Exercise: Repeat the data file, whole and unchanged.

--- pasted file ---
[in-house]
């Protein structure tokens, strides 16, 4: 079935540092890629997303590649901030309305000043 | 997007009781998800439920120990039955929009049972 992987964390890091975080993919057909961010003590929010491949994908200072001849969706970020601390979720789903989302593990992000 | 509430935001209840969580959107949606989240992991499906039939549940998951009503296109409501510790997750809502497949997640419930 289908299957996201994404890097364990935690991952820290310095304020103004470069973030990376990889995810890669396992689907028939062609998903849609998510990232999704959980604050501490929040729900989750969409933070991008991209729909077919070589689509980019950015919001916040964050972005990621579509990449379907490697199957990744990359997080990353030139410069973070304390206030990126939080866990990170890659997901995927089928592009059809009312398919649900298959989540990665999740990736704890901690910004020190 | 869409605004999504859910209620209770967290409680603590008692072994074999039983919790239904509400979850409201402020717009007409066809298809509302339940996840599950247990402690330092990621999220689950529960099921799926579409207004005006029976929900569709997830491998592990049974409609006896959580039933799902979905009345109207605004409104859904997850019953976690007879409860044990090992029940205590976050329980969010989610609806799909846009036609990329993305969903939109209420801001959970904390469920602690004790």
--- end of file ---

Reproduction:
[in-house]
């Protein structure tokens, strides 16, 4: 079935540092890629997303590649901030309305000043 | 997007009781998800439920120990039955929009049972 992987964390890091975080993919057909961010003590929010491949994908200072001849969706970020601390979720789903989302593990992000 | 509430935001209840969580959107949606989240992991499906039939549940998951009503296109409501510790997750809502497949997640419930 289908299957996201994404890097364990935690991952820290310095304020103004470069973030990376990889995810890669396992689907028939062609998903849609998510990232999704959980604050501490929040729900989750969409933070991008991209729909077919070589689509980019950015919001916040964050972005990621579509990449379907490697199957990744990359997080990353030139410069973070304390206030990126939080866990990170890659997901995927089928592009059809009312398919649900298959989540990665999740990736704890901690910004020190 | 869409605004999504859910209620209770967290409680603590008692072994074999039983919790239904509400979850409201402020717009007409066809298809509302339940996840599950247990402690330092990621999220689950529960099921799926579409207004005006029976929900569709997830491998592990049974409609006896959580039933799902979905009345109207605004409104859904997850019953976690007879409860044990090992029940205590976050329980969010989610609806799909846009036609990329993305969903939109209420801001959970904390469920602690004790």